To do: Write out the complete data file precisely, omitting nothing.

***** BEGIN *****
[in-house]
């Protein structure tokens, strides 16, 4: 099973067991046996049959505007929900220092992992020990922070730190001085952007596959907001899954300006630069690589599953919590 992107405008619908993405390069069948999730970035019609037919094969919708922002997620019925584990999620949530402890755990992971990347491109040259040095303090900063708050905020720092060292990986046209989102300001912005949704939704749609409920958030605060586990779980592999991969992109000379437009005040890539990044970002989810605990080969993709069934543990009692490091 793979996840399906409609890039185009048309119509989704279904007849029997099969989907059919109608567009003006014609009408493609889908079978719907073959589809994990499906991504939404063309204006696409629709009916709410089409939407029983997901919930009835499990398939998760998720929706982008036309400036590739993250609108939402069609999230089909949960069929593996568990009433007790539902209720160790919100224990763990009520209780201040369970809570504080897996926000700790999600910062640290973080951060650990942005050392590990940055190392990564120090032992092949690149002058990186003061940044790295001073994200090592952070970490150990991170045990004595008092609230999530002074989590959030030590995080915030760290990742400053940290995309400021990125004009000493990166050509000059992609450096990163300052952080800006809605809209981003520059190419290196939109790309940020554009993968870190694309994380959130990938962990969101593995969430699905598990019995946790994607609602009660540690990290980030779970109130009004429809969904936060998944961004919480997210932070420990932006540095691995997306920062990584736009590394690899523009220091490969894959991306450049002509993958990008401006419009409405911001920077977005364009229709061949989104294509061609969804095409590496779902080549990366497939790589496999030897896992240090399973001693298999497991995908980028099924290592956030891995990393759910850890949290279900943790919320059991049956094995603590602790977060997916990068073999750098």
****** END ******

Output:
[in-house]
């Protein structure tokens, strides 16, 4: 099973067991046996049959505007929900220092992992020990922070730190001085952007596959907001899954300006630069690589599953919590 992107405008619908993405390069069948999730970035019609037919094969919708922002997620019925584990999620949530402890755990992971990347491109040259040095303090900063708050905020720092060292990986046209989102300001912005949704939704749609409920958030605060586990779980592999991969992109000379437009005040890539990044970002989810605990080969993709069934543990009692490091 793979996840399906409609890039185009048309119509989704279904007849029997099969989907059919109608567009003006014609009408493609889908079978719907073959589809994990499906991504939404063309204006696409629709009916709410089409939407029983997901919930009835499990398939998760998720929706982008036309400036590739993250609108939402069609999230089909949960069929593996568990009433007790539902209720160790919100224990763990009520209780201040369970809570504080897996926000700790999600910062640290973080951060650990942005050392590990940055190392990564120090032992092949690149002058990186003061940044790295001073994200090592952070970490150990991170045990004595008092609230999530002074989590959030030590995080915030760290990742400053940290995309400021990125004009000493990166050509000059992609450096990163300052952080800006809605809209981003520059190419290196939109790309940020554009993968870190694309994380959130990938962990969101593995969430699905598990019995946790994607609602009660540690990290980030779970109130009004429809969904936060998944961004919480997210932070420990932006540095691995997306920062990584736009590394690899523009220091490969894959991306450049002509993958990008401006419009409405911001920077977005364009229709061949989104294509061609969804095409590496779902080549990366497939790589496999030897896992240090399973001693298999497991995908980028099924290592956030891995990393759910850890949290279900943790919320059991049956094995603590602790977060997916990068073999750098």